Septic Flesh // The Great Mass
Rating: 4.0/5.0 —(Torture) chamber music
Label: Season of Mist
Websites: abstrata.net | myspace.com/septicfleshband
Release Dates: EU: 18.04.2011 | US: 04.19.2011

Yet another highly anticipated 2011 release is upon us! This is the eighth crusade by the Greek masters of blackened death Septic Flesh and they brought a few new tricks with them as they refine their crazed classical music meets brutality approach. 2008’s Communion was hailed as a highly creative accomplishment and The Great Mass is a continuation and enlargement of that sound and concept. Taking their basic blackened death style and merging it with performances from the Prague Philharmonic Orchestra and a full choir, Septic Flesh have now become a full blown orchestral/symphonic death metal juggernaut. With a full orchestra involved, this is obviously going to be a bigger, more bombastic album and its hardly easy listening. While they traffic in the same over-the-top, dramatic theatrics as Therion, they manage to keep things much more linear (and therefore much more listenable). While bands like Cradle of Filth and Dimmu Borgir have long employed symphonic orchestration to accent their sound, Septic Flesh have now embedded it into their core and made it an integral part of their make up and identity.

Opening track “The Vampire From Nazareth” gives you a great view of what to expect from The Great Mass. After a gentle intro with haunting female vocals, the instrumentation slowly swells and then erupts with the evil, rafter-shaking death roar of Spiros Antonious and staccato Behemoth styled riffing. From there it’s an insane ride as the death bludgeoning races alongside blasting horn sections and lunatic string sections sawing away. At 1:12 it sounds like a hellish carnival ride or the soundtrack to some psychopath’s dreams. My girlfriend dubbed this far too creepy to listen to and wanted none of it. At 2:50 it becomes more tranquil with gentle keys and moody chanting. This is an impressive song and heavy as hell. From there they deliver insane coaster rides with standouts like the eerie black metal inspired vibe of “A Great Mass of Death” (including a great moody, melodic interlude at 1:31), the oddly catchy, gothic-tinged death rocker “Pyramid God” and the near Euro-Power metal of “Therianthropy.” Partly a horror soundtrack, partly satanic ritual music, things never get boring, that’s for sure.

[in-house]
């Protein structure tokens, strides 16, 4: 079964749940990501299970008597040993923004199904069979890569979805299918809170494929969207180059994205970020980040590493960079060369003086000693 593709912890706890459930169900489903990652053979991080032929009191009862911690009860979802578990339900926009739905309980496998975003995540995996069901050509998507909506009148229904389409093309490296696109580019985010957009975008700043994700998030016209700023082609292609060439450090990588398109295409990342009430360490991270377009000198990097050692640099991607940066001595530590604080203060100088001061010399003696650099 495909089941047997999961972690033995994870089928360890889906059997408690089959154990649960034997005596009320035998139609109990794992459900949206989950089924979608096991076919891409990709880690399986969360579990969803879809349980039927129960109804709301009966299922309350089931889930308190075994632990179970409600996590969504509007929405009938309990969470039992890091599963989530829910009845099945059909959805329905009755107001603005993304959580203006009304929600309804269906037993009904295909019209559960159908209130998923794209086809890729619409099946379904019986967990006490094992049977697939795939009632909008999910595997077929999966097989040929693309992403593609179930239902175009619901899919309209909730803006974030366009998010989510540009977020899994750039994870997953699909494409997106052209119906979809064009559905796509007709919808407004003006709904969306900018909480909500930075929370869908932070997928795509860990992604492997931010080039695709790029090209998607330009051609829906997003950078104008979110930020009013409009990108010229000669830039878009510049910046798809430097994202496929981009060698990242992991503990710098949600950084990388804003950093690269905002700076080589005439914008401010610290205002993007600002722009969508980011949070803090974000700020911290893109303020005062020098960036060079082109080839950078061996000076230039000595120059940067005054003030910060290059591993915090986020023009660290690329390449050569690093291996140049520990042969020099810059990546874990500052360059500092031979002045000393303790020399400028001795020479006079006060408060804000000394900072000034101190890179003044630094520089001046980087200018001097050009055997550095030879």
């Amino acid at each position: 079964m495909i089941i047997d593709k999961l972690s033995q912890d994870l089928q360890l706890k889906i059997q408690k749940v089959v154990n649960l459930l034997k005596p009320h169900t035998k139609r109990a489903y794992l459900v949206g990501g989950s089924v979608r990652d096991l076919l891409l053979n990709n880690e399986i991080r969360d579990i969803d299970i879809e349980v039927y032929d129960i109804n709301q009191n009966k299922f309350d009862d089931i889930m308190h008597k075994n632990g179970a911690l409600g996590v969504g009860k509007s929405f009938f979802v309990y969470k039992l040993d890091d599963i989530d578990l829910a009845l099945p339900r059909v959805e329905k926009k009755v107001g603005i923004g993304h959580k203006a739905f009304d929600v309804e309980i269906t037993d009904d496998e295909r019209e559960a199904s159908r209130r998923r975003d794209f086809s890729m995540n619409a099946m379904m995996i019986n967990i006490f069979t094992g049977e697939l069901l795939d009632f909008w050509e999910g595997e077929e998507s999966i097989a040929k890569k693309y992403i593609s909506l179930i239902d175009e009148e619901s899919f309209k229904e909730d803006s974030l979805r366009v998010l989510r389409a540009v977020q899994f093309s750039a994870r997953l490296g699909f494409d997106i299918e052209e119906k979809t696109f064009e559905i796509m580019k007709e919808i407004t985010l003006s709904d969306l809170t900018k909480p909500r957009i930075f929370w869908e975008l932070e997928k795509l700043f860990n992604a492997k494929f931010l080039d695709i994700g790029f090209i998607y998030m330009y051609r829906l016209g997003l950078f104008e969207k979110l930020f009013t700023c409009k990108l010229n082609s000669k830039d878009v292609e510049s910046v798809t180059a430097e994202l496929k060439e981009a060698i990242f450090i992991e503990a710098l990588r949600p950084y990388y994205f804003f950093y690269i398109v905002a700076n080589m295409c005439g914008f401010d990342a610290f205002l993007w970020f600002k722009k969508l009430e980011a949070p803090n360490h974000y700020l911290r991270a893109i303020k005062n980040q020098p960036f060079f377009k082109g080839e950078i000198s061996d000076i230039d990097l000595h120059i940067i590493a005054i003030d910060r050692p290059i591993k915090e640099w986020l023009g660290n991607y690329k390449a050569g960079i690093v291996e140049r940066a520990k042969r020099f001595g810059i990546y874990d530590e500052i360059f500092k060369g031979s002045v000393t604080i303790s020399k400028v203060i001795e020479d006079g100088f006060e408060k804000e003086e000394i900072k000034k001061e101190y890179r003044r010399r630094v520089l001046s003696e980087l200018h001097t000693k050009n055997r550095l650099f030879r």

As chaotic and overloaded as their sound can get at times, this ends up being a very addictive and enjoyable listening experience and over repeated spins, it reveals more and more detail and nuance. Where I was put off by what Therion did on their last opus, the way Septic Flesh employs similar elements into more cohesive song structures works very well. While the guitar work is heavy and aggressive, it isn’t what I’d call complex and its based around simple riff structures. The complexity comes from the the overall mix of the myriad elements. What the riffs lack in intricacy they make up for in raw power. Between the drums, metal riffing and death croaks, this remains satisfying heavy even at the most symphonic moments. Also working extremely well are the clean vocals from guitarist Sotiris Vayenas. His segments are more placid, emotional and give some respite from the pummeling (especially on “The Undead Keep Dreaming”). While The Great Mass is a tad front-loaded with some of the later songs lacking the power and impact of the earlier ones, all hold interest and none are filler. The production is lush, enormous and allows all the many instruments to be picked out. That in itself is pretty impressive.

Like their fellow countrymen Rotting Christ and Nightfall, Septic Flesh continue to push the envelope and experiment with sound and dynamics. It must be something in the olives over there. I would put this a slight notch above Communion overall, mainly due to it’s wildly creative approach. It’s epic, grandiose, heavy and freaky. Full credit must be given for blending all the disparate elements into something so listenable and engaging.  While I have some concerns they may be writing themselves into a corner with the whole “Behemoth meets Beethoven” approach, this is a very well done album and highly worth your time. It’s so Praguey!